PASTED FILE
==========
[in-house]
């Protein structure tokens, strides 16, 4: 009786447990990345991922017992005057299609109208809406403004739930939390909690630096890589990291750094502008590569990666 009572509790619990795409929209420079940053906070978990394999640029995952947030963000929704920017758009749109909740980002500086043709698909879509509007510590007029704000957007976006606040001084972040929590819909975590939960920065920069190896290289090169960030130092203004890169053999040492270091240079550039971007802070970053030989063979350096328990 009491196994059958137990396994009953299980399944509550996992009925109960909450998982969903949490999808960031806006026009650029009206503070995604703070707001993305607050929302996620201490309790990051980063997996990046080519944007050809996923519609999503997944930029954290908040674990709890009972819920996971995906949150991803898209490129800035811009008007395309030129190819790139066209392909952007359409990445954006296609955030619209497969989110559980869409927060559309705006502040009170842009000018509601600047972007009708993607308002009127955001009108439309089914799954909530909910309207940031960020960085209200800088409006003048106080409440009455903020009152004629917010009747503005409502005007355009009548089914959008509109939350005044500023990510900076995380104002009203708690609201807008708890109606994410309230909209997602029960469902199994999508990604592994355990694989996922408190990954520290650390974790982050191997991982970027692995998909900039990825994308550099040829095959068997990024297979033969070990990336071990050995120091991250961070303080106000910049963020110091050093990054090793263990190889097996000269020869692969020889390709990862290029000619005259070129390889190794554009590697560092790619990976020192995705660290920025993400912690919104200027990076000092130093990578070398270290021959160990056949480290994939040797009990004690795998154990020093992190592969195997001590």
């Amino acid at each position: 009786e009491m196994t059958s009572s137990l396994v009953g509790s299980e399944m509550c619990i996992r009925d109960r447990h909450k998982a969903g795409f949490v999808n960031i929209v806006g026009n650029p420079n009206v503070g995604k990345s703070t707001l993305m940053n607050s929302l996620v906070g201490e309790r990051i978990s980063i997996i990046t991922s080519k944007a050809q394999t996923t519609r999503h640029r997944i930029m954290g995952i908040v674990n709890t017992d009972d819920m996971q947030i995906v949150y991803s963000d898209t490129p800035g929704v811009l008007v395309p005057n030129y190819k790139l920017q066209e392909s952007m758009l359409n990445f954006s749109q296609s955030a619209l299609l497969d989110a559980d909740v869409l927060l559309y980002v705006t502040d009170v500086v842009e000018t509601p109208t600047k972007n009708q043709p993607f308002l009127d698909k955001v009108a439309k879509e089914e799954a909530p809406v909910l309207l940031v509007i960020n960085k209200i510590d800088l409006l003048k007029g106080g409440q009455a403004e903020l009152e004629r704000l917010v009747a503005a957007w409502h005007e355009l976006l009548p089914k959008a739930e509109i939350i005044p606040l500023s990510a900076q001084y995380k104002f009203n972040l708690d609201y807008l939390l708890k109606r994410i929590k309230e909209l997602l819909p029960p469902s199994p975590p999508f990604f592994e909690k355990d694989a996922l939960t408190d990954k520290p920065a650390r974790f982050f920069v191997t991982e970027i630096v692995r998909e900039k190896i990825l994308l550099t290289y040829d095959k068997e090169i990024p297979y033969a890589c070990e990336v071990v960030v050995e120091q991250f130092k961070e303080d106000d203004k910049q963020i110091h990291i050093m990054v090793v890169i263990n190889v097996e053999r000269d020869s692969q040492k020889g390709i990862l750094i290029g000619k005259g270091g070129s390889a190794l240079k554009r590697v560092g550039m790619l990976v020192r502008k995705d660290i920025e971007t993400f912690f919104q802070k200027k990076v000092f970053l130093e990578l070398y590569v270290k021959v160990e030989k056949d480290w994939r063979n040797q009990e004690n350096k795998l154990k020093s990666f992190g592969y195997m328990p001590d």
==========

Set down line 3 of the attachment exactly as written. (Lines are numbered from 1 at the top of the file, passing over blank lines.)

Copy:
């Amino acid at each position: 009786e009491m196994t059958s009572s137990l396994v009953g509790s299980e399944m509550c619990i996992r009925d109960r447990h909450k998982a969903g795409f949490v999808n960031i929209v806006g026009n650029p420079n009206v503070g995604k990345s703070t707001l993305m940053n607050s929302l996620v906070g201490e309790r990051i978990s980063i997996i990046t991922s080519k944007a050809q394999t996923t519609r999503h640029r997944i930029m954290g995952i908040v674990n709890t017992d009972d819920m996971q947030i995906v949150y991803s963000d898209t490129p800035g929704v811009l008007v395309p005057n030129y190819k790139l920017q066209e392909s952007m758009l359409n990445f954006s749109q296609s955030a619209l299609l497969d989110a559980d909740v869409l927060l559309y980002v705006t502040d009170v500086v842009e000018t509601p109208t600047k972007n009708q043709p993607f308002l009127d698909k955001v009108a439309k879509e089914e799954a909530p809406v909910l309207l940031v509007i960020n960085k209200i510590d800088l409006l003048k007029g106080g409440q009455a403004e903020l009152e004629r704000l917010v009747a503005a957007w409502h005007e355009l976006l009548p089914k959008a739930e509109i939350i005044p606040l500023s990510a900076q001084y995380k104002f009203n972040l708690d609201y807008l939390l708890k109606r994410i929590k309230e909209l997602l819909p029960p469902s199994p975590p999508f990604f592994e909690k355990d694989a996922l939960t408190d990954k520290p920065a650390r974790f982050f920069v191997t991982e970027i630096v692995r998909e900039k190896i990825l994308l550099t290289y040829d095959k068997e090169i990024p297979y033969a890589c070990e990336v071990v960030v050995e120091q991250f130092k961070e303080d106000d203004k910049q963020i110091h990291i050093m990054v090793v890169i263990n190889v097996e053999r000269d020869s692969q040492k020889g390709i990862l750094i290029g000619k005259g270091g070129s390889a190794l240079k554009r590697v560092g550039m790619l990976v020192r502008k995705d660290i920025e971007t993400f912690f919104q802070k200027k990076v000092f970053l130093e990578l070398y590569v270290k021959v160990e030989k056949d480290w994939r063979n040797q009990e004690n350096k795998l154990k020093s990666f992190g592969y195997m328990p001590d």